Something great happened to me today as I drove up to Zephyr Point. My radio cut out just as I left Sacramento. Most of you have probably traveled Highway 50 from Sacramento to Tahoe, but if you haven’t, let me tell you that it is one of the most spectacular drives you can take.
Without the radio, no other cars on the road, and being wickedly early, I was able to go slow and savor the drive. From the sequoia forests to the cliffs and rolling stream, I could not help but laugh as I thought to myself what a remarkable world we live in. In the context of so many issues and problems that our world seems to be facing, it is amazing what happens when we break out and begin to realize that God’s world is much bigger than any immediate problem or crisis.
More than any single issue I see going on in the world, I think people are disconnected. We are disconnected from each other, and ultimately, we are disconnected from God. Even many who are our most faithful members are disconnected. That is reflected in the gloom and doom of the current election cycle, the perceived violence and unrest in our communities, and the very real distrust of authority because of the actions and laws which undermine trust.
As a pastor, I have been struggling with all of these issues for most of my ministry. Unfortunately, I still do not have any good answers, with one exception: we need to engage people in faith. No, I am not talking about standing on the street corner and preaching the Word. But I am thinking about how we engage those who are not in the church, those who do not consider themselves to be faithful.
At the continuing education conference I am attending this week, we are identifying this group as “nones,” and asking how can we reach them. I cannot help but wonder about the church and her relationship with this group. We do not do well. I am sure that you will hear much more on Wednesday and Sunday, but I often wonder how many times when we engage this group, we are focused on the wrong things.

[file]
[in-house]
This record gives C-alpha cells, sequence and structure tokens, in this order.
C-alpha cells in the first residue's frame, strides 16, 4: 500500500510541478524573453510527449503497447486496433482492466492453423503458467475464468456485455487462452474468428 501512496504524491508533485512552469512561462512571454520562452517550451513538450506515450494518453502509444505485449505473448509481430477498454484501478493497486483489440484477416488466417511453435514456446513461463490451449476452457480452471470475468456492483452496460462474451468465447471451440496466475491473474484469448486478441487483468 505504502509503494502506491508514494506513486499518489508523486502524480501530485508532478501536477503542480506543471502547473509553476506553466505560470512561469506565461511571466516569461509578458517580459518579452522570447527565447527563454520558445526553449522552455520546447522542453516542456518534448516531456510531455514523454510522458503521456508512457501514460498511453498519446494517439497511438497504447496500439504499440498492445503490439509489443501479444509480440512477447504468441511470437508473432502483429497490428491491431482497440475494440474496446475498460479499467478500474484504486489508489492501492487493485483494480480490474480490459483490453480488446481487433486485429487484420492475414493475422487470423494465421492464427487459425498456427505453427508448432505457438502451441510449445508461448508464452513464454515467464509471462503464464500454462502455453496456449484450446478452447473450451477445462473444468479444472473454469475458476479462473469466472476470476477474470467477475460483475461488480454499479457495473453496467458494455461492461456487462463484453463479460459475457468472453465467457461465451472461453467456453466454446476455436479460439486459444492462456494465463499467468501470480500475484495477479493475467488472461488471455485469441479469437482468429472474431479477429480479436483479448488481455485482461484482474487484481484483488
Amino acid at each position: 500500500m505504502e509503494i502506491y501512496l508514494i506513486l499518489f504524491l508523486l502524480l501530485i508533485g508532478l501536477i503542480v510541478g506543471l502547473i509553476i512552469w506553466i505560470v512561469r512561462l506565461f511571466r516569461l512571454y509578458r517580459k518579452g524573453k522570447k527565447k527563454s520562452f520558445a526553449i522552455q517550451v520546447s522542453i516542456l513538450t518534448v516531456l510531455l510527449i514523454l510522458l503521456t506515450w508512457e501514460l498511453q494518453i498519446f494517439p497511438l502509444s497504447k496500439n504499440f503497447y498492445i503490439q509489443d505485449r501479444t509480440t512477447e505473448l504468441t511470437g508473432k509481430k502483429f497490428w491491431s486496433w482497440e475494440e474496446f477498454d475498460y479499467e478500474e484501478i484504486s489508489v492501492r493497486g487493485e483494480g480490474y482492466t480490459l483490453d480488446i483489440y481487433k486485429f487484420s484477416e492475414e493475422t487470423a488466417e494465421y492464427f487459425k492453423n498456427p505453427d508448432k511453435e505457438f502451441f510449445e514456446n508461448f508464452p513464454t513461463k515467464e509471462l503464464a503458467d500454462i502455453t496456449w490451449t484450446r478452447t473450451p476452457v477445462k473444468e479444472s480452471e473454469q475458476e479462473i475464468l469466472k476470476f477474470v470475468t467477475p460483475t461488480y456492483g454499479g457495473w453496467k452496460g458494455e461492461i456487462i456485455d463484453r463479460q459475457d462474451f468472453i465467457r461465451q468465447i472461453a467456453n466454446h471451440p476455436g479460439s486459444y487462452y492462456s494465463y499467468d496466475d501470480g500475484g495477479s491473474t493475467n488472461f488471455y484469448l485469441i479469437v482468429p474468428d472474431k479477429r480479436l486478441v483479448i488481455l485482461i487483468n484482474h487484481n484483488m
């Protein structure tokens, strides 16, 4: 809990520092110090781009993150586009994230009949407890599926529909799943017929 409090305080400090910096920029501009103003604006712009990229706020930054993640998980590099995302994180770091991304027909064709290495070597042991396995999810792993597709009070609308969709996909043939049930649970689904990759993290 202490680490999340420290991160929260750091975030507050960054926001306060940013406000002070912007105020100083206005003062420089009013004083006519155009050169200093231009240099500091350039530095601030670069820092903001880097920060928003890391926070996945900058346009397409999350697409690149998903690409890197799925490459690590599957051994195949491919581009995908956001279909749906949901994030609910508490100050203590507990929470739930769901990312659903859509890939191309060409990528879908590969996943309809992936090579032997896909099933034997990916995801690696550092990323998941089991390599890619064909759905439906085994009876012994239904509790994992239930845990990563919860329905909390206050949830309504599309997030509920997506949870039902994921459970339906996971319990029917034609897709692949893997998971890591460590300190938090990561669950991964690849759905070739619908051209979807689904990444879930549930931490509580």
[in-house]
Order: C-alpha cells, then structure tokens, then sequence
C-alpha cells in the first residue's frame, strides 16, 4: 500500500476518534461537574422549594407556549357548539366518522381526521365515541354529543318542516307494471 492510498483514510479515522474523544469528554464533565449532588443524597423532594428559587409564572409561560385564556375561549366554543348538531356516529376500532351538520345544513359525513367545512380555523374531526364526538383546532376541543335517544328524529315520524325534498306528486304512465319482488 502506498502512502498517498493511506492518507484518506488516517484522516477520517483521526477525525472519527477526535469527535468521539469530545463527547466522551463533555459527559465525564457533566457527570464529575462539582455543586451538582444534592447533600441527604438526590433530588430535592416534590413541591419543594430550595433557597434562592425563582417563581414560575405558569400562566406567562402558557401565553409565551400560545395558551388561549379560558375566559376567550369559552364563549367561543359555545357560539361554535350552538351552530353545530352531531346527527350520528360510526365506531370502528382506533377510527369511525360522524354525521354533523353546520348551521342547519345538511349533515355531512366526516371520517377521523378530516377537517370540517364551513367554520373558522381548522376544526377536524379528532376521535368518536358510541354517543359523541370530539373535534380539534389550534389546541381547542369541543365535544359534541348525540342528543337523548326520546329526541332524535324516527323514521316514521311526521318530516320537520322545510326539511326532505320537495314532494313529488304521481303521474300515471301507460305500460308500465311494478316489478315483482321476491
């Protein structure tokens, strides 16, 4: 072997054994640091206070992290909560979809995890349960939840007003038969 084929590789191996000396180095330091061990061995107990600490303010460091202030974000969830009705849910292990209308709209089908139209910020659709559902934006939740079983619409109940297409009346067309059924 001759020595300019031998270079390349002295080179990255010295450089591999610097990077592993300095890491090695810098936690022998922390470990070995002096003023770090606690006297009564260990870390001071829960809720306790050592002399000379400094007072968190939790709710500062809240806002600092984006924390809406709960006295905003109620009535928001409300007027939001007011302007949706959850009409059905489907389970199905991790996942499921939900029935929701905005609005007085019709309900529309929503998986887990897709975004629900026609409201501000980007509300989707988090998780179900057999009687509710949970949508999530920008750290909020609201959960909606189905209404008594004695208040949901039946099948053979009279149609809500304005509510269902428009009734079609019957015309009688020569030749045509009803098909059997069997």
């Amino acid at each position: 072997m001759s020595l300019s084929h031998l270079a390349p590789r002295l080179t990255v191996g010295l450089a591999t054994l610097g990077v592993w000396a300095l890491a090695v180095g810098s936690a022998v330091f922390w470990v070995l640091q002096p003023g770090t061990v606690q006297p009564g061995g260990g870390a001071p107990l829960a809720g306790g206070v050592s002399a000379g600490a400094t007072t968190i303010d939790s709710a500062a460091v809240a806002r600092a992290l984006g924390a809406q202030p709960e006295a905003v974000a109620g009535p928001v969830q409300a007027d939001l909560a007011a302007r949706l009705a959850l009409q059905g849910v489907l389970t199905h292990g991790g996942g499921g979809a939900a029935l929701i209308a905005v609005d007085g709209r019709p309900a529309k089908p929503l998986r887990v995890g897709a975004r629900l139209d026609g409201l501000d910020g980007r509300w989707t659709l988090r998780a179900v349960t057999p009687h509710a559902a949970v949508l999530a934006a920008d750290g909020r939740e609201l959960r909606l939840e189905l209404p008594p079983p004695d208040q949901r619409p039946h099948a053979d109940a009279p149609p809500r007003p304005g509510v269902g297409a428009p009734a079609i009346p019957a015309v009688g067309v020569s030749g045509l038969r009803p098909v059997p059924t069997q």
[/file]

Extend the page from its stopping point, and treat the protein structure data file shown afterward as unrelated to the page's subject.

That seems to be the direction this conference is going. I often say that people seeking church today are not seeking the things that the church did in the past. Many none’s only view of church is a caricature, because their only experience is through pop culture. Others have been abused by the church, and want to have nothing to do with it. Although those are the extremes, when someone from this group engages the church, they are seeking something different than what the church as an institution has offered. Instead, they are looking for a spiritual connection, a better understanding of God, and finally, a better understanding of themselves.
I know I have told this many times, but I find I feel closest to God when I am out in nature. It helps me to remember that God is so much bigger than what I am doing and what I want. As a church, we do not often have the opportunity to do that. When it comes to reaching out to people who do not identify as Christian, we often completely fail to connect with them. My theory is that we try to engage them in the “gimmicks” of faith: those stories, practices, programs, and so on that “worked” in the past. Instead of meeting people where they are or even preaching a message of Christ, we tend to lift ourselves up and play right into the caricature they hold.
Remembering that God is much bigger than we are, it is crucial to be humble in the way we engage those outside the church by being true to God and unashamed of our faith. This means we need to engage people not by focusing on what we offer as a church, but what God offers through faith. Think about it¾even at the age of 125 years, our church is only a speck in the history of God in this world.
Rev. Dr. Bryan James Franzen